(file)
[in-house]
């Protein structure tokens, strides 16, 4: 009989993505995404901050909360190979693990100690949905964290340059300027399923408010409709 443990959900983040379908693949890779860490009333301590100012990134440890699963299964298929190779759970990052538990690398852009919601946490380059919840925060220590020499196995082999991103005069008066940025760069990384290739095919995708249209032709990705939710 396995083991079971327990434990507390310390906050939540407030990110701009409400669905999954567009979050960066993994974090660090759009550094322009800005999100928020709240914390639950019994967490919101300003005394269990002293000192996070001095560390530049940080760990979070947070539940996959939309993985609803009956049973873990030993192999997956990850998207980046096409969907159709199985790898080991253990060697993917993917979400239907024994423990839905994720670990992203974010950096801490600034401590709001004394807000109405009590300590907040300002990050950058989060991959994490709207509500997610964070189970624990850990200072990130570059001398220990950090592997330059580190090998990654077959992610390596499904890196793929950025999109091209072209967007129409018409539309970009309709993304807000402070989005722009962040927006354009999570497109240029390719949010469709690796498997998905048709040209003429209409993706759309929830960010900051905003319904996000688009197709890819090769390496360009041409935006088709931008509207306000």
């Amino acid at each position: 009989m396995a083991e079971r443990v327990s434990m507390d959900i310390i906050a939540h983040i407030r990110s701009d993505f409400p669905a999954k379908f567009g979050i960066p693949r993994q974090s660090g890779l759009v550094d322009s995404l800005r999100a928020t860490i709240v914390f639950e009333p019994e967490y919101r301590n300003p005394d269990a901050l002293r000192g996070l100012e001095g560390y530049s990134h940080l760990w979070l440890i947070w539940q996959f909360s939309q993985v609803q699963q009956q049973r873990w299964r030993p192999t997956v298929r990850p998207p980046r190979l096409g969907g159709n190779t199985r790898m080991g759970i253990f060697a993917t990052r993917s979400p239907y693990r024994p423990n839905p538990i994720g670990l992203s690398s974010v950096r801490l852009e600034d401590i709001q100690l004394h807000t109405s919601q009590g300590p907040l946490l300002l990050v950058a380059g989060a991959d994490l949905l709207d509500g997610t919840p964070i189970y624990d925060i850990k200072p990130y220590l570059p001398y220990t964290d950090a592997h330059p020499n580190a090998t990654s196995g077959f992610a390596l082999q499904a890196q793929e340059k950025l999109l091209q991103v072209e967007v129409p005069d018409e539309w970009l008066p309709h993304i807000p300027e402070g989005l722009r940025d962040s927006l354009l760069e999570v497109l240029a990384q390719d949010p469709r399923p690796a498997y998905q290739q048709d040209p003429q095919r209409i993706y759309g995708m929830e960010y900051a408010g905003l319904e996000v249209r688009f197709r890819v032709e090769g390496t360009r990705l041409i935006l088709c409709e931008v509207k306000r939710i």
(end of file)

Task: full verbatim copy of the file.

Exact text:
[in-house]
């Protein structure tokens, strides 16, 4: 009989993505995404901050909360190979693990100690949905964290340059300027399923408010409709 443990959900983040379908693949890779860490009333301590100012990134440890699963299964298929190779759970990052538990690398852009919601946490380059919840925060220590020499196995082999991103005069008066940025760069990384290739095919995708249209032709990705939710 396995083991079971327990434990507390310390906050939540407030990110701009409400669905999954567009979050960066993994974090660090759009550094322009800005999100928020709240914390639950019994967490919101300003005394269990002293000192996070001095560390530049940080760990979070947070539940996959939309993985609803009956049973873990030993192999997956990850998207980046096409969907159709199985790898080991253990060697993917993917979400239907024994423990839905994720670990992203974010950096801490600034401590709001004394807000109405009590300590907040300002990050950058989060991959994490709207509500997610964070189970624990850990200072990130570059001398220990950090592997330059580190090998990654077959992610390596499904890196793929950025999109091209072209967007129409018409539309970009309709993304807000402070989005722009962040927006354009999570497109240029390719949010469709690796498997998905048709040209003429209409993706759309929830960010900051905003319904996000688009197709890819090769390496360009041409935006088709931008509207306000």
């Amino acid at each position: 009989m396995a083991e079971r443990v327990s434990m507390d959900i310390i906050a939540h983040i407030r990110s701009d993505f409400p669905a999954k379908f567009g979050i960066p693949r993994q974090s660090g890779l759009v550094d322009s995404l800005r999100a928020t860490i709240v914390f639950e009333p019994e967490y919101r301590n300003p005394d269990a901050l002293r000192g996070l100012e001095g560390y530049s990134h940080l760990w979070l440890i947070w539940q996959f909360s939309q993985v609803q699963q009956q049973r873990w299964r030993p192999t997956v298929r990850p998207p980046r190979l096409g969907g159709n190779t199985r790898m080991g759970i253990f060697a993917t990052r993917s979400p239907y693990r024994p423990n839905p538990i994720g670990l992203s690398s974010v950096r801490l852009e600034d401590i709001q100690l004394h807000t109405s919601q009590g300590p907040l946490l300002l990050v950058a380059g989060a991959d994490l949905l709207d509500g997610t919840p964070i189970y624990d925060i850990k200072p990130y220590l570059p001398y220990t964290d950090a592997h330059p020499n580190a090998t990654s196995g077959f992610a390596l082999q499904a890196q793929e340059k950025l999109l091209q991103v072209e967007v129409p005069d018409e539309w970009l008066p309709h993304i807000p300027e402070g989005l722009r940025d962040s927006l354009l760069e999570v497109l240029a990384q390719d949010p469709r399923p690796a498997y998905q290739q048709d040209p003429q095919r209409i993706y759309g995708m929830e960010y900051a408010g905003l319904e996000v249209r688009f197709r890819v032709e090769g390496t360009r990705l041409i935006l088709c409709e931008v509207k306000r939710i």